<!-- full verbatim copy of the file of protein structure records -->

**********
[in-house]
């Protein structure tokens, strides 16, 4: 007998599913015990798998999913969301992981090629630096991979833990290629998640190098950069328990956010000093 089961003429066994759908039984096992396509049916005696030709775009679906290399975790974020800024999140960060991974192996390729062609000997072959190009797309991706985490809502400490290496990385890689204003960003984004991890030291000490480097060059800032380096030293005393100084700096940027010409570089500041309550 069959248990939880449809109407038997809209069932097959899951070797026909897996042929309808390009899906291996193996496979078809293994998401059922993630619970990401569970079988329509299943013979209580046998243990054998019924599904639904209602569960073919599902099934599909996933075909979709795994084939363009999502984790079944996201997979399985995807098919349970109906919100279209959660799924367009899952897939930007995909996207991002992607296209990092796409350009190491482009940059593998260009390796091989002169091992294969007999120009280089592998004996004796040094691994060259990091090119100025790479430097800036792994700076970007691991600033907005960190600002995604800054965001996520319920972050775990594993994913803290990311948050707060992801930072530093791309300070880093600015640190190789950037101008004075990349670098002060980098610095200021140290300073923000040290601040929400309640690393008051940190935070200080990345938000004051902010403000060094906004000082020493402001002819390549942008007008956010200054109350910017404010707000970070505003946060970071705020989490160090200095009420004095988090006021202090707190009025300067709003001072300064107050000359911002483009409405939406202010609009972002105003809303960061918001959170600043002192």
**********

[in-house]
């Protein structure tokens, strides 16, 4: 007998599913015990798998999913969301992981090629630096991979833990290629998640190098950069328990956010000093 089961003429066994759908039984096992396509049916005696030709775009679906290399975790974020800024999140960060991974192996390729062609000997072959190009797309991706985490809502400490290496990385890689204003960003984004991890030291000490480097060059800032380096030293005393100084700096940027010409570089500041309550 069959248990939880449809109407038997809209069932097959899951070797026909897996042929309808390009899906291996193996496979078809293994998401059922993630619970990401569970079988329509299943013979209580046998243990054998019924599904639904209602569960073919599902099934599909996933075909979709795994084939363009999502984790079944996201997979399985995807098919349970109906919100279209959660799924367009899952897939930007995909996207991002992607296209990092796409350009190491482009940059593998260009390796091989002169091992294969007999120009280089592998004996004796040094691994060259990091090119100025790479430097800036792994700076970007691991600033907005960190600002995604800054965001996520319920972050775990594993994913803290990311948050707060992801930072530093791309300070880093600015640190190789950037101008004075990349670098002060980098610095200021140290300073923000040290601040929400309640690393008051940190935070200080990345938000004051902010403000060094906004000082020493402001002819390549942008007008956010200054109350910017404010707000970070505003946060970071705020989490160090200095009420004095988090006021202090707190009025300067709003001072300064107050000359911002483009409405939406202010609009972002105003809303960061918001959170600043002192």